For Stephanie Bowerman, a faculty member in the School of Kinesiology & Health Science, her third-year Adapted Physical Activity course (KINE 3345) excels in raising her students’ experiential learning and understanding of what differently abled individuals need to be able to participate in physical activities.
Through the unique partnership she has fostered between the course and SkateABLE, an organization that offers adaptive ice skating lessons for children with physical and developmental disabilities, students move beyond the classroom into the community as volunteer coaches in order to experience course concepts first-hand.
During the academic term, students interested in the SkateABLE opportunity are paired with young skaters during skating sessions held at Canlan Ice Sports Arena located adjacent to the Keele campus. Currently, SkateABLE requires volunteer coaches to have a strong background in skating, such as being trained in figure skating, hockey or ringette. In addition to the concepts learned in class, volunteer coaches are given additional training to ensure the physical and emotional safety of the children, including mandatory orientation in HIGH FIVE, Canada’s quality standard for children’s physical activity and sport programs
SkateABLE provides a variety of adaptive equipment that coaches can incorporate into the weekly, one-hour individualized lesson they develop for each skater. “As you get to know the skater you get to see what skill level they’re at, whether they need a walker or whether they can skate by themselves, or whether they need a harness, and what type of activity they need to do,” said Kinesiology and Health Science student Victor Paltsev.
Sarah Dimas, another Kinesiology and Health Science student, described her first lesson with a young skater. “He couldn’t even step foot on the ice without falling,” said Dimas. “But each week we kept working on it and, by the end of the [program], he could skate by himself, and I remember being so proud of that.”
Bowerman said she found the coaches’ dedication to their young skaters and their pride in their work with the children to be the most rewarding aspects of this experiential education course. “It is so great to watch the students interact with their skaters. Each week can be totally different. One week it can go great, and the next it may not go as planned,” said Bowerman. “I love watching how students learn to modify their instruction and work out those kinks. At the end of the day, seeing the absolute joy in both the children and students, shows the positive impact that they have on these participants. That is the best part”
Students’ own learning flourished through the partnership with SkateABLE. “I got to experience first-hand what we were learning in class so I definitely think it made my essays and my exams a lot easier,” said Dimas.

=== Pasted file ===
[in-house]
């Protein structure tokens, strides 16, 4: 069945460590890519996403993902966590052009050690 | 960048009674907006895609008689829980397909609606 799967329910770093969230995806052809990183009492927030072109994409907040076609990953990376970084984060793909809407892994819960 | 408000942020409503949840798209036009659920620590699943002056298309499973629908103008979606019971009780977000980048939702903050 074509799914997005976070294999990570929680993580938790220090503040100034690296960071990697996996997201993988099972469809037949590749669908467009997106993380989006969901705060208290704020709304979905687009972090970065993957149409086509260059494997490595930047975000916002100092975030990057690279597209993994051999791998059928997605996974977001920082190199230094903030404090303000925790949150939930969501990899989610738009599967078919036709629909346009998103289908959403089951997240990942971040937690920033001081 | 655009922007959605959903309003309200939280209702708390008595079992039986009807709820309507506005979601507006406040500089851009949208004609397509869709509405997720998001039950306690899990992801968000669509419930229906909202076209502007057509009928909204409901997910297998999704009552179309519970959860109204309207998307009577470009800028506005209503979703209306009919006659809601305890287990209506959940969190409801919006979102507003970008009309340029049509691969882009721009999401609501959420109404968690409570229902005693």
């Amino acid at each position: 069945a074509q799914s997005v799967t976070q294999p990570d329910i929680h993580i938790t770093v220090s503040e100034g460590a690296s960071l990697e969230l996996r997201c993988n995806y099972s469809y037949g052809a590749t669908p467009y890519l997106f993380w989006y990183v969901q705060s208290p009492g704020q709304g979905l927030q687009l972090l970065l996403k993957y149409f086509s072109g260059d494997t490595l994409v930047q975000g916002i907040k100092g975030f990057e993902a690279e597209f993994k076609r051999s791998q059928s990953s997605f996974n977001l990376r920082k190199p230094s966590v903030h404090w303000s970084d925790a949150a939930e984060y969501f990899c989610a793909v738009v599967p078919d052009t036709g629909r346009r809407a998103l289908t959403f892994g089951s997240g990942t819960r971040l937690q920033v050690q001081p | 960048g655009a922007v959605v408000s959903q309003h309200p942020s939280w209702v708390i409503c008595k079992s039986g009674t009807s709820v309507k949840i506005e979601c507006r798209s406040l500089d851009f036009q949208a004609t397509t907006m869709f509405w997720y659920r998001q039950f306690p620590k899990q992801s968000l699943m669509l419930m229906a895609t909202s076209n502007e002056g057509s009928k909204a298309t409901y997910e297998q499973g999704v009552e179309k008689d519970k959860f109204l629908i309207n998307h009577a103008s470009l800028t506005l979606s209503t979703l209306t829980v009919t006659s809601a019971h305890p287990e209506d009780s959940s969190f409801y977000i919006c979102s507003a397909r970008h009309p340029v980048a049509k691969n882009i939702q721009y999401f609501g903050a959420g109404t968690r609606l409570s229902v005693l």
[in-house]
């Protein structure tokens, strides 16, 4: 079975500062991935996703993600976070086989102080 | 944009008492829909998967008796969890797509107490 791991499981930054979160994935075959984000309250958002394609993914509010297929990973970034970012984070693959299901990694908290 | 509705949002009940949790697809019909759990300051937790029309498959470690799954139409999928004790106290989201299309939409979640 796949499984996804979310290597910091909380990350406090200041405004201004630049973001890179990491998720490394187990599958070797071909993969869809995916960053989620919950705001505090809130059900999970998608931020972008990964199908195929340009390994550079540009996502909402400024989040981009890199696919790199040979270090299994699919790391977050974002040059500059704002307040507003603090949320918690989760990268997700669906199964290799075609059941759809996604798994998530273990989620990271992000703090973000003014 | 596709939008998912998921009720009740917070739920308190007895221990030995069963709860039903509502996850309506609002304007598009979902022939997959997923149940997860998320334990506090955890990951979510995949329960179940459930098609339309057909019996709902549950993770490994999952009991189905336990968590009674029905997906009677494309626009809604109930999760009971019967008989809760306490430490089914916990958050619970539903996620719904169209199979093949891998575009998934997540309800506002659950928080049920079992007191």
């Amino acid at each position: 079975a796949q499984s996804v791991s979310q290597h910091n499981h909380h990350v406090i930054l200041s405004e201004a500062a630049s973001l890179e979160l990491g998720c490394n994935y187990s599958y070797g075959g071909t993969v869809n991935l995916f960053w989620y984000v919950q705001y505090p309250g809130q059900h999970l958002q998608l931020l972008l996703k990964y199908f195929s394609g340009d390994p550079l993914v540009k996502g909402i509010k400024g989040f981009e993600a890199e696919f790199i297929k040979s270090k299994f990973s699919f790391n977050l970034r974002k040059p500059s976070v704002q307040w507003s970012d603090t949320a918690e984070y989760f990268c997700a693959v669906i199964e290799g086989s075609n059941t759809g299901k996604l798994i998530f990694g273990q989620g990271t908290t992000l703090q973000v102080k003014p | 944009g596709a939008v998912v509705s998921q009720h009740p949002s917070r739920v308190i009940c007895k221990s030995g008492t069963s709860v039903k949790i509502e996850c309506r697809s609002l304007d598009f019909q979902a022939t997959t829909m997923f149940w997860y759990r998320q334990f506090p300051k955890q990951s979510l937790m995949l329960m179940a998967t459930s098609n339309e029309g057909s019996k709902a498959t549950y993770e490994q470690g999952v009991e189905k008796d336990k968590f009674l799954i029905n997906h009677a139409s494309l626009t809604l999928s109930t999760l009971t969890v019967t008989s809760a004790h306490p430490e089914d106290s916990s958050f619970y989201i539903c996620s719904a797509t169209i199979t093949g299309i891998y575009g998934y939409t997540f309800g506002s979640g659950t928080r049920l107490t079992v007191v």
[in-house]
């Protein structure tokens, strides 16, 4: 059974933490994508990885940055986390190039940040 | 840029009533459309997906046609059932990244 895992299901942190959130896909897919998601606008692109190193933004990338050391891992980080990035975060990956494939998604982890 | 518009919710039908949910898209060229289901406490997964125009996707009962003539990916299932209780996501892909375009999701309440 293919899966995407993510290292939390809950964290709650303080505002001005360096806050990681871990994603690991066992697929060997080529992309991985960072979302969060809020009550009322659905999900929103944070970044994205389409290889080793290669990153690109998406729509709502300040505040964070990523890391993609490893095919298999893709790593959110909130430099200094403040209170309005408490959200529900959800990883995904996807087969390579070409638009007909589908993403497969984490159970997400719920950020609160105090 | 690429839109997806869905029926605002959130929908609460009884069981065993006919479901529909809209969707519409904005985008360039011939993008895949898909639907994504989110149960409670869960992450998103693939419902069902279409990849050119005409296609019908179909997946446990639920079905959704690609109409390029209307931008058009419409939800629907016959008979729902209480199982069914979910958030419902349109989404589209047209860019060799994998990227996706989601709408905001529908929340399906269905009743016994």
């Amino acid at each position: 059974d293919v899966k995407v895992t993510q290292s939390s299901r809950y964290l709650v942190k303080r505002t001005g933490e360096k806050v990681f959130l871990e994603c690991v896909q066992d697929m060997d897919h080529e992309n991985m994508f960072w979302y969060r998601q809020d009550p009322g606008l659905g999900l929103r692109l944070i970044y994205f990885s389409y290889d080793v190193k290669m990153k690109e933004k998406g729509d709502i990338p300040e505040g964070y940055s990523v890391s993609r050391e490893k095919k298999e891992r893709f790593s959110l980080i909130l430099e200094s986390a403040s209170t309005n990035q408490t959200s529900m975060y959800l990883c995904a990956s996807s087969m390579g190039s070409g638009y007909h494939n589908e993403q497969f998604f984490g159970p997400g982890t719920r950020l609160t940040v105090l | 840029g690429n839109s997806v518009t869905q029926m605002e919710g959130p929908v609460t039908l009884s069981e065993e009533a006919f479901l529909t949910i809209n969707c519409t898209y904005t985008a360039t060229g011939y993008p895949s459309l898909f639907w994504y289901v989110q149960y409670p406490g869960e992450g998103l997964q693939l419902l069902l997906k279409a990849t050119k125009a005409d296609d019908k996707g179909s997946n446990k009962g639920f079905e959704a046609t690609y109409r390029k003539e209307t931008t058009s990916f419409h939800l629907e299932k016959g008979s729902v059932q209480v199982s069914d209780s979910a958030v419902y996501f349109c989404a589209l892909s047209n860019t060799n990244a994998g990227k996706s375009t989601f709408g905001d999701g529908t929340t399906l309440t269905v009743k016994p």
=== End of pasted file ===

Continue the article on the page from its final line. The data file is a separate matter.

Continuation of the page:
Addressing the impact on students’ learning, Bowerman said: “It really helps make learning a little more effective, and probably more enjoyable than reading the chapters, because they can immediately link it to an experience.”
“There are only good things to say about the program. Real-world experience is the best way to learn and grow as a person, not just a student.” – Victor Paltsev, fourth-year Kinesiology and Health Science student
Weekly reflection pieces help students make meaning of their experiences as they are asked to write about what worked well and what did not in their last on-ice session, and what they planned to do differently the following week. Balancing the learning objectives of the course with the needs of the community partner means ensuring that students fulfill their responsibilities as volunteers, all while achieving their learning goals. In addition to their reflections and their final paper, students are also evaluated by SkateABLE staff on their lesson plans and coaching effectiveness.
Back in the classroom, Bowerman also incorporates experiential education in other ways. Students who do not volunteer with SkateABLE can work in groups to create a parasport coaching manual complete with lesson plans and assessments. All students also participate in weekly physical activity sessions such as exploring the campus to determine the extent to which it meets the accessibility needs of persons with disabilities or playing Goalball, a sport played by individuals with a visual impairment.
What keeps Bowerman motivated to continue her experiential education work? “The students get the most learning out of doing something like this,” she said. “They learn the best and get the most out of my course.”
Paltsev and Dimas agree with this observation. Both noted that their SkateABLE experience helped them acquire their current jobs which involve working with children. “I could definitely attribute me getting the job and me having success in this position to the lessons I learned in SkateABLE,” said Paltsev, who now works in a childcare centre.
When she was asked about advice for any York University student considering participating in SkateABLE, Dimas said: “I definitely say they should do it because there is absolutely nothing to lose. I feel like it expands your knowledge. You could experience first-hand what you are learning [in class].”
For more information, including how to volunteer with SkateABLE, visit skateable.ca. For more information on Experiential Education in the Faculty of Health visit health.yorku.ca/experiential-education.
By Anda Petro, Experiential Education Coordinator, Faculty of Health
Provided by yFile.